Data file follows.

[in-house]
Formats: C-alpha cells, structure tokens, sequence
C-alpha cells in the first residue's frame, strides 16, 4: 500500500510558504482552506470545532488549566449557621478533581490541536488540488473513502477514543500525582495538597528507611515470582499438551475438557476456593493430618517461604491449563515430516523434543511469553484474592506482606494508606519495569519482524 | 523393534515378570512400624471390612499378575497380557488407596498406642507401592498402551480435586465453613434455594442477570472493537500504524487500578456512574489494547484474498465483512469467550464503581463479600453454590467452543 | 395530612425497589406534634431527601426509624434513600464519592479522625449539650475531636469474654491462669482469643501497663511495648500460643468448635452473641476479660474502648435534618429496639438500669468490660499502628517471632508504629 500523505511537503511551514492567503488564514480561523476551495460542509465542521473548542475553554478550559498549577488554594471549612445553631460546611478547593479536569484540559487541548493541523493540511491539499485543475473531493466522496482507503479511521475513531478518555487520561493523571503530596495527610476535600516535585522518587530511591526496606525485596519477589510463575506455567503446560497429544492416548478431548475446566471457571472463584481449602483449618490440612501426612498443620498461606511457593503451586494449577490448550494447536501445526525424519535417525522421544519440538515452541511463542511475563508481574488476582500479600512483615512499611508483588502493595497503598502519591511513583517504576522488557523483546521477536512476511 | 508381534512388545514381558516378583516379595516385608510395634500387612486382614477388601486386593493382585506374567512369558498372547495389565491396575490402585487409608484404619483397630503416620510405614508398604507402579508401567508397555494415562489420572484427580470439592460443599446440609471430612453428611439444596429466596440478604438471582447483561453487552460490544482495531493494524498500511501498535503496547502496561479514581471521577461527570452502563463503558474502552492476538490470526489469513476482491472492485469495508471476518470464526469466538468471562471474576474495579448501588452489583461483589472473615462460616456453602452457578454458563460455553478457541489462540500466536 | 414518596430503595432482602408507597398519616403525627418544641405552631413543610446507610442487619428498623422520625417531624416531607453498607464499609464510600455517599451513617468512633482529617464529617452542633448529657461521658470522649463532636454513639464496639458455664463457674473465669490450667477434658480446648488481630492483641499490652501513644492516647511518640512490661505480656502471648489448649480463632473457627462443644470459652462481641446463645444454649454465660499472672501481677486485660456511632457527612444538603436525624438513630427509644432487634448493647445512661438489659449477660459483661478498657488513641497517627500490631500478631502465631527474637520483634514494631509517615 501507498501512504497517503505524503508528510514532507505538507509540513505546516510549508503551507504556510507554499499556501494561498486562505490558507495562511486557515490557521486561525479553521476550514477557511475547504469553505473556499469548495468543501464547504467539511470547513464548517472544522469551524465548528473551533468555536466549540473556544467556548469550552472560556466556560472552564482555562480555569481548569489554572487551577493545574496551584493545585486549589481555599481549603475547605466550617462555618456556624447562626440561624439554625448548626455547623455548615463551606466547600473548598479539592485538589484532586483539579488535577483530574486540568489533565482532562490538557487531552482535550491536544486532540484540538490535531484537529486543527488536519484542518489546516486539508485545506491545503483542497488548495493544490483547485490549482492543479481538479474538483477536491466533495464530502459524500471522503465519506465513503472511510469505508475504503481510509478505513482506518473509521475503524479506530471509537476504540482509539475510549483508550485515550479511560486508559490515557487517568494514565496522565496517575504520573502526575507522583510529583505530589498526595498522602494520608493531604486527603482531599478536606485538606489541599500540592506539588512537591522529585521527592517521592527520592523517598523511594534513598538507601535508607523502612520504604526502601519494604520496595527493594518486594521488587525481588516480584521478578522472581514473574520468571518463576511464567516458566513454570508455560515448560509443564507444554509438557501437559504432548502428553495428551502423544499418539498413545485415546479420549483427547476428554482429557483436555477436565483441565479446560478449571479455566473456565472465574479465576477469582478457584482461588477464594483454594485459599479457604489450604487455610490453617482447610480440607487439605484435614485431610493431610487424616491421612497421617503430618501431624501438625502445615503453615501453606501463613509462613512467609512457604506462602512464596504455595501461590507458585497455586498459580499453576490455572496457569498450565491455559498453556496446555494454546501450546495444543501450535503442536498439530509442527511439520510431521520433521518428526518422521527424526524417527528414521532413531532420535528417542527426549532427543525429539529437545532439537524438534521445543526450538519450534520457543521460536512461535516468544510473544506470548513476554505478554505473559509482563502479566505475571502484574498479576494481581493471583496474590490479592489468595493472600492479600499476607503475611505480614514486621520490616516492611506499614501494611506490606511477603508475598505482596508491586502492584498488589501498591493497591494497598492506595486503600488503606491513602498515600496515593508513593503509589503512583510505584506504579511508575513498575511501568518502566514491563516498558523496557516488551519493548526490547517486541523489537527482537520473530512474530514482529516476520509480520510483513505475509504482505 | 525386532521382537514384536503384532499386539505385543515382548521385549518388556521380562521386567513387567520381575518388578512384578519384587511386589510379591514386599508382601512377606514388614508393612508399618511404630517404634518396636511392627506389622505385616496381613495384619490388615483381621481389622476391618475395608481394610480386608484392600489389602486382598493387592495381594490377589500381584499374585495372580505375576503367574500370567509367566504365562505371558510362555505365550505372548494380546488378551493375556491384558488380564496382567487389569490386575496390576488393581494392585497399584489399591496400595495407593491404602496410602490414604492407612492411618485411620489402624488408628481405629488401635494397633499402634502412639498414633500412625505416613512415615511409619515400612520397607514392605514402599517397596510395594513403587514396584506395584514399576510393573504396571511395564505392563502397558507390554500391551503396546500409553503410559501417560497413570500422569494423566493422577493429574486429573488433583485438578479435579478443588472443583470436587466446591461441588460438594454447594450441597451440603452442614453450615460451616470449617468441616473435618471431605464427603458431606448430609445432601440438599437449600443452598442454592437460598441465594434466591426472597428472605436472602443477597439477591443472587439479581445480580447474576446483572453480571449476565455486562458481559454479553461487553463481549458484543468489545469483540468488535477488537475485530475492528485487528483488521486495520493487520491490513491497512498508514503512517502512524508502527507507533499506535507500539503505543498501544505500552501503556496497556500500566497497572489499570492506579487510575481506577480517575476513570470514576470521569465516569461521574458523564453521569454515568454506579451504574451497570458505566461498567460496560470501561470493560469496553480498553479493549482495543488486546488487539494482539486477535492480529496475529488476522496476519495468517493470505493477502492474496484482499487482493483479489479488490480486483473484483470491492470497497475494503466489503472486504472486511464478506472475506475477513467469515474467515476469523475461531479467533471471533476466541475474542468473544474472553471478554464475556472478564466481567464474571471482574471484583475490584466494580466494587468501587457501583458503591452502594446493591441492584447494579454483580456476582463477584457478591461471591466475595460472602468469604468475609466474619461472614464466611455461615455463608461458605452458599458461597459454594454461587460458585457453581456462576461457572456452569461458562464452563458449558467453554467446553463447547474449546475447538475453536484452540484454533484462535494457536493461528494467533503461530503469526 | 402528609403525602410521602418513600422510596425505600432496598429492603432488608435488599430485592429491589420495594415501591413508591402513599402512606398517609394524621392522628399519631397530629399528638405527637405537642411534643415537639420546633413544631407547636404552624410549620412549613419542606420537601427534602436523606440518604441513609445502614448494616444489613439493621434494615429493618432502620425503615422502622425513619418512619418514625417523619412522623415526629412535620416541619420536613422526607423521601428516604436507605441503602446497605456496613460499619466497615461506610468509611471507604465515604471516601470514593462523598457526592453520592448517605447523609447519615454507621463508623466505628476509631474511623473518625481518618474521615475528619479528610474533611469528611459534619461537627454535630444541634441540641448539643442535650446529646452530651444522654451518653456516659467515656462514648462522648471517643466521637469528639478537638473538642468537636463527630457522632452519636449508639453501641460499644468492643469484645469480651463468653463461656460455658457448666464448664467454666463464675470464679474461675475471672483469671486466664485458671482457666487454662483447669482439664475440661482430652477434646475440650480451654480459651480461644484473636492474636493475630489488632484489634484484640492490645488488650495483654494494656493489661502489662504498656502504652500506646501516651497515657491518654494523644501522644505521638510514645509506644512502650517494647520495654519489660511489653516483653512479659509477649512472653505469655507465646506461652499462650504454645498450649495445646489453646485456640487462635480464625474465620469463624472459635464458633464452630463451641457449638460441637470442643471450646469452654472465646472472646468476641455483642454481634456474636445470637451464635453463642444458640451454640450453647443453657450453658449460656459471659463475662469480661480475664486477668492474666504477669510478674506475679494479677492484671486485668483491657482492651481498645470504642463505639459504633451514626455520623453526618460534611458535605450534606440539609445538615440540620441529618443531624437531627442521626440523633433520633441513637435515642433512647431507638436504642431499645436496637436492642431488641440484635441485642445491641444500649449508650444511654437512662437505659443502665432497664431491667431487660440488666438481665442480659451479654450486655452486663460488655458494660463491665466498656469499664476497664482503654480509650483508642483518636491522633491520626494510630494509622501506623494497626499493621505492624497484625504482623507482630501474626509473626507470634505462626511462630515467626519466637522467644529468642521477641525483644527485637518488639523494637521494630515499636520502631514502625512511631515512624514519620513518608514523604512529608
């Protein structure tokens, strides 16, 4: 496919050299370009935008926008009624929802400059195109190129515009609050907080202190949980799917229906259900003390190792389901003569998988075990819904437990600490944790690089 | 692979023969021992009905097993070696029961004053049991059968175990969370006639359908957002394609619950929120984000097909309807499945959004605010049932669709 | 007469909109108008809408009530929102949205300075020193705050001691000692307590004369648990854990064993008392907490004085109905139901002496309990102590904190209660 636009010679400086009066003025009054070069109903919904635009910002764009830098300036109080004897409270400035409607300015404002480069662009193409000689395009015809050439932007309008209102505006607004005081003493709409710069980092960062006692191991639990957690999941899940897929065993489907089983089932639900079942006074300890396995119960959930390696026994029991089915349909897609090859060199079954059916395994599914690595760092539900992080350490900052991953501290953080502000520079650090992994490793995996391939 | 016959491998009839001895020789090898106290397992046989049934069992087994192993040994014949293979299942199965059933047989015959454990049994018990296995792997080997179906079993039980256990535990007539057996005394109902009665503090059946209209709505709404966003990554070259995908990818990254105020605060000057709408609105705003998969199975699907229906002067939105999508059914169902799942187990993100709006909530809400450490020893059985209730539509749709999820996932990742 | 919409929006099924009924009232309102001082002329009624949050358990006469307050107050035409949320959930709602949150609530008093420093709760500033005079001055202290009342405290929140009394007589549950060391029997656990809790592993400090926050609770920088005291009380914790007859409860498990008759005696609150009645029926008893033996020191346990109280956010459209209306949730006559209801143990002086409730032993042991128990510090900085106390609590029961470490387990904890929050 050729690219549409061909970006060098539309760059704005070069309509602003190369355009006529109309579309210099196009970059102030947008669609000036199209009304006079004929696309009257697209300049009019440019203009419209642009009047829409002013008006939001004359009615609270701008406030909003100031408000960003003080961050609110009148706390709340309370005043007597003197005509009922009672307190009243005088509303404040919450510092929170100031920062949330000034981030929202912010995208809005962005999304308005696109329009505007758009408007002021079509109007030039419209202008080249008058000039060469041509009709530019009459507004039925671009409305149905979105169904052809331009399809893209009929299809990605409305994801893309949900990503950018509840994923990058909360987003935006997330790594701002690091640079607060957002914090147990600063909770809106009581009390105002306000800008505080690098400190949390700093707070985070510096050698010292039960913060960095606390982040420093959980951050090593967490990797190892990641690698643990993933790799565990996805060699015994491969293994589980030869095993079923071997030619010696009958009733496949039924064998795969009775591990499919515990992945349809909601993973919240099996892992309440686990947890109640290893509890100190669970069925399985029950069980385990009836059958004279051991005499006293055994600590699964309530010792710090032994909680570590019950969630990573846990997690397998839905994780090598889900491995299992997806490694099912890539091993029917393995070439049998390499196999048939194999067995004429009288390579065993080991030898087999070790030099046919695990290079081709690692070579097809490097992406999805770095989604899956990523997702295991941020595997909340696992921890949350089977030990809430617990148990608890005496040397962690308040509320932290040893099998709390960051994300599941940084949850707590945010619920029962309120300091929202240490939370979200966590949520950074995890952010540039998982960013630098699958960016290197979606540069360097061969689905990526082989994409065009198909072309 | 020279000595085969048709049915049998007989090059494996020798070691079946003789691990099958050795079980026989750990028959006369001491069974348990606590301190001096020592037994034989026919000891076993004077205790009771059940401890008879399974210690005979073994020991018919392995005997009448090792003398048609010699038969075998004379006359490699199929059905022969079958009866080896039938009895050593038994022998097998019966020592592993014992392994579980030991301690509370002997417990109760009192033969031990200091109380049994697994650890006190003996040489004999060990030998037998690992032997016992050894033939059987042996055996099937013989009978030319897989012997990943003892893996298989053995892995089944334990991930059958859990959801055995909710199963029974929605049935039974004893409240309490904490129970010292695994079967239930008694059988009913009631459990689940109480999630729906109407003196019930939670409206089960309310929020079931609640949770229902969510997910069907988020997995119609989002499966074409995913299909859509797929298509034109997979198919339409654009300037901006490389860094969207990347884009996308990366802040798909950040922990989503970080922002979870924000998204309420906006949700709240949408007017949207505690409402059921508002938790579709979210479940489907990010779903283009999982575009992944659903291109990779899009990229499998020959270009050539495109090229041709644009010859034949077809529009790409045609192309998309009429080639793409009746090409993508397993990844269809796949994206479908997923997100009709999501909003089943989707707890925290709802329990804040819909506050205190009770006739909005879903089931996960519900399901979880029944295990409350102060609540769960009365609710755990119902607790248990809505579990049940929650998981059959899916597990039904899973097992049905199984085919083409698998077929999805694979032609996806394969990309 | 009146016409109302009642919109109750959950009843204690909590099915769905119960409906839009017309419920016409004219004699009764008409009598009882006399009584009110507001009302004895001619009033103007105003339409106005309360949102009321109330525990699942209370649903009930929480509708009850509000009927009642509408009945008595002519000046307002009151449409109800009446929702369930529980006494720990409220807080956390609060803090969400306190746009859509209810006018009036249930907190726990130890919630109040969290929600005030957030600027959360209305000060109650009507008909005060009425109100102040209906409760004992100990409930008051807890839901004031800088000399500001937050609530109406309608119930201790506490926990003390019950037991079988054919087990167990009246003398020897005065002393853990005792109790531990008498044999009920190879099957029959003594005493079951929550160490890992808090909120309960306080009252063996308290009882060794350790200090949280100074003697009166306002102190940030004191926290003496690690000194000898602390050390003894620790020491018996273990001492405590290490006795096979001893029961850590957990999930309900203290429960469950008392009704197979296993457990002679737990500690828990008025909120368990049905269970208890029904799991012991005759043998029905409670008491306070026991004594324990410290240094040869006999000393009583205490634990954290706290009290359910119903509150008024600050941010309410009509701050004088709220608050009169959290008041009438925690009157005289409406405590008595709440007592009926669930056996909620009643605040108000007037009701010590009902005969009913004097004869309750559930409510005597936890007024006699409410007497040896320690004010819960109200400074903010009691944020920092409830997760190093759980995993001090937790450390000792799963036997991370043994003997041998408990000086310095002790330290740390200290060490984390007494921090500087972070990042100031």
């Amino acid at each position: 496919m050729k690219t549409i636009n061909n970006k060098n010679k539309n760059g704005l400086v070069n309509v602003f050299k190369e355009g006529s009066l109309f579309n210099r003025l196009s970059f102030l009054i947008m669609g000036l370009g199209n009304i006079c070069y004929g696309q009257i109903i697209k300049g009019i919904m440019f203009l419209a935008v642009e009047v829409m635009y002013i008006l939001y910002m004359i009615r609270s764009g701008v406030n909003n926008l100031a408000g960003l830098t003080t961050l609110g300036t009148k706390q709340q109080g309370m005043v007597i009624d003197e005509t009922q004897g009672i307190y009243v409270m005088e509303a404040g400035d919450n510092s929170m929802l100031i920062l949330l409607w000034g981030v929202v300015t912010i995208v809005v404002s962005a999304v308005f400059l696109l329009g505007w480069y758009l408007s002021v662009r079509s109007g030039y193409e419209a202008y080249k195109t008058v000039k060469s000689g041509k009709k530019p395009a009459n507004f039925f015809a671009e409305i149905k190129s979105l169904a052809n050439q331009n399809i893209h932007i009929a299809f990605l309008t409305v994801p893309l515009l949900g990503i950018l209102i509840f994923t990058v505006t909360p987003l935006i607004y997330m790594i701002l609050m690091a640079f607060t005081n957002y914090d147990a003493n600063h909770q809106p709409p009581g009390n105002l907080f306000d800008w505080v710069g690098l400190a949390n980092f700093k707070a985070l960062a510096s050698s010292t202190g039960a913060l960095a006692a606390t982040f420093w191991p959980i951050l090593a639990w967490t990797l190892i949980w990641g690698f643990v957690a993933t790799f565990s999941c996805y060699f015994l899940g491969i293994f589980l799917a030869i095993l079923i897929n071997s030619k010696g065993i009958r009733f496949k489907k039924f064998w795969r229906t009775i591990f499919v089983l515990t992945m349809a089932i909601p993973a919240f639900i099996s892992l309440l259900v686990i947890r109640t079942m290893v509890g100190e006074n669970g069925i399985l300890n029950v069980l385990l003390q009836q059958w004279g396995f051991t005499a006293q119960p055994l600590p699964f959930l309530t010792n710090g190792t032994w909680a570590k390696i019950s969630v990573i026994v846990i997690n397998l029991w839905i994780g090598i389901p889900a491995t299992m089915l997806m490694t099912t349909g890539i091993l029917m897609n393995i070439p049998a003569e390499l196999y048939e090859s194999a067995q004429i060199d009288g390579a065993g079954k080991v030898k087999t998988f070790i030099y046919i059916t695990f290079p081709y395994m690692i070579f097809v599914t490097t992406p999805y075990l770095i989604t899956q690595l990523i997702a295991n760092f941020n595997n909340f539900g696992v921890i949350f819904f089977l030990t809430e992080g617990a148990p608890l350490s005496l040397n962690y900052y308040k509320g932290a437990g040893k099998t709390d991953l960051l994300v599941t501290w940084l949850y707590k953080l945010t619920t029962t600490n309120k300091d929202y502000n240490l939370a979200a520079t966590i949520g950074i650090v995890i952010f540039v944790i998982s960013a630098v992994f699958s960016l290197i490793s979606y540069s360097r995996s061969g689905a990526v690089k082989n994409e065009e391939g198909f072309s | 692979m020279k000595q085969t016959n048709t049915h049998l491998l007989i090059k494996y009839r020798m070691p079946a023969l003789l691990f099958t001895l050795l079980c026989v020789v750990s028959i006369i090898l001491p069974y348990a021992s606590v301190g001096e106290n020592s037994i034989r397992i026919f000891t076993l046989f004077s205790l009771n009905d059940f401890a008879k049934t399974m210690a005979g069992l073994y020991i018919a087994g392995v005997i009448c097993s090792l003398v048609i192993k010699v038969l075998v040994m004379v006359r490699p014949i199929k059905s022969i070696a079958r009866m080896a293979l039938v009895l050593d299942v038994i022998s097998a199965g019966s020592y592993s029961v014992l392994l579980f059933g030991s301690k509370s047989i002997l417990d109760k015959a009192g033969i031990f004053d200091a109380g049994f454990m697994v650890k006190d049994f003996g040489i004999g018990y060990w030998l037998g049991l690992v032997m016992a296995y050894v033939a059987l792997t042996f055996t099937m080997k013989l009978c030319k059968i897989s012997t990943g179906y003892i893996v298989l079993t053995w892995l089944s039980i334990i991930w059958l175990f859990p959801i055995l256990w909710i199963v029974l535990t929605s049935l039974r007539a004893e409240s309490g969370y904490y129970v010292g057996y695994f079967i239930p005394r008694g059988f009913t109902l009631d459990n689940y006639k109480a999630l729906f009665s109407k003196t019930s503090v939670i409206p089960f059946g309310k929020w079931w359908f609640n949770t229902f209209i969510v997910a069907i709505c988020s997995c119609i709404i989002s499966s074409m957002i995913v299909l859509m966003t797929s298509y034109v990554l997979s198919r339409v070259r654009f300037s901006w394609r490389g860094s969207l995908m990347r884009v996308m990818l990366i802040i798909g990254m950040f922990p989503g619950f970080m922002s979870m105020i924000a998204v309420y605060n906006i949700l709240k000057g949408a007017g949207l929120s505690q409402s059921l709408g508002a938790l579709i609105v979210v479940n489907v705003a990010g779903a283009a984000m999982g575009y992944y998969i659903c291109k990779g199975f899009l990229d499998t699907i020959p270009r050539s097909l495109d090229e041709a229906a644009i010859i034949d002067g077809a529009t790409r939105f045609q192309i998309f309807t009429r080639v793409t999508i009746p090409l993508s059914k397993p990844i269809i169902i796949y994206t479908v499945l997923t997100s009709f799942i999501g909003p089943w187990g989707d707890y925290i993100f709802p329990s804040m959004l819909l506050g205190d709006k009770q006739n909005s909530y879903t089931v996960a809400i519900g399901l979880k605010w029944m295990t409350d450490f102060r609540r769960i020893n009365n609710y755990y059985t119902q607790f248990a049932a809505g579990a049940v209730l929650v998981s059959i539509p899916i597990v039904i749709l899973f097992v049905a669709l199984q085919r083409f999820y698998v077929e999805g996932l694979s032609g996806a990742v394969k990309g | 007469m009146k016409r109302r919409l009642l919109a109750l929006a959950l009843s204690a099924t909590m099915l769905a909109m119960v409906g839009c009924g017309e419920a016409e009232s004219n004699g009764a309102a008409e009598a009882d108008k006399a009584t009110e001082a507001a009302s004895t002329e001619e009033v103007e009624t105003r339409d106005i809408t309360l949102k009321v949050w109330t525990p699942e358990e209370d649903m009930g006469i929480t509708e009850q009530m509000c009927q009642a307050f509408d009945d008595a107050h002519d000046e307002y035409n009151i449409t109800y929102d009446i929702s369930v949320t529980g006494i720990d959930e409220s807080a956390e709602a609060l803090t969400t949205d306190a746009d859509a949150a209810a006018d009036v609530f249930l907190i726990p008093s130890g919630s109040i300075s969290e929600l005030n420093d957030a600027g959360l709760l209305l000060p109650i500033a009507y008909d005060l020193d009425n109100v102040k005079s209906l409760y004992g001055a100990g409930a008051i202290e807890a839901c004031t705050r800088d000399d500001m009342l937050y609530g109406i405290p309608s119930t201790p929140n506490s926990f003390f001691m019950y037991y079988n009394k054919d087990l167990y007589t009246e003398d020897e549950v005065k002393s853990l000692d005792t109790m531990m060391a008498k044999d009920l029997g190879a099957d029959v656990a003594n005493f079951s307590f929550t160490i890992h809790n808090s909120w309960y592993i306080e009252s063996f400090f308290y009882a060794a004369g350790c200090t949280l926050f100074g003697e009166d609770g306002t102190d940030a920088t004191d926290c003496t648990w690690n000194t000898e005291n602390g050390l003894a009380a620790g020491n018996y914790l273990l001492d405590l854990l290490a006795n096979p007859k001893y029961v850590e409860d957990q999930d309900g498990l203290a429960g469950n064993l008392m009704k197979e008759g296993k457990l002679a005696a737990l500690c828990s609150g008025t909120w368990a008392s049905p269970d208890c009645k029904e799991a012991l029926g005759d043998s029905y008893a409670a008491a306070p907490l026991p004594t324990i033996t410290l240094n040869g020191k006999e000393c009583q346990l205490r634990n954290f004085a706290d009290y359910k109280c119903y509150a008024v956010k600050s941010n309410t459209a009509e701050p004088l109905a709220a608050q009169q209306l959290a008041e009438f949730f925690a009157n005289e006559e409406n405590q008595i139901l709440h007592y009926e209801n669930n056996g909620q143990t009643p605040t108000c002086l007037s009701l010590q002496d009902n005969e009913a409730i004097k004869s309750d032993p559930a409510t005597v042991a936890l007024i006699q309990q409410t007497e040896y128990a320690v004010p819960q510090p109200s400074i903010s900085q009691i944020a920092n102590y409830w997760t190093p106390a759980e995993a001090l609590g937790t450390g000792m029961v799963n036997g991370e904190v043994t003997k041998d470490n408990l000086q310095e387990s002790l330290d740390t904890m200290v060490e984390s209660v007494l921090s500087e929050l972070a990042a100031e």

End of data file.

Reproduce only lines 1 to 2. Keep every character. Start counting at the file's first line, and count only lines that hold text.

[in-house]
Formats: C-alpha cells, structure tokens, sequence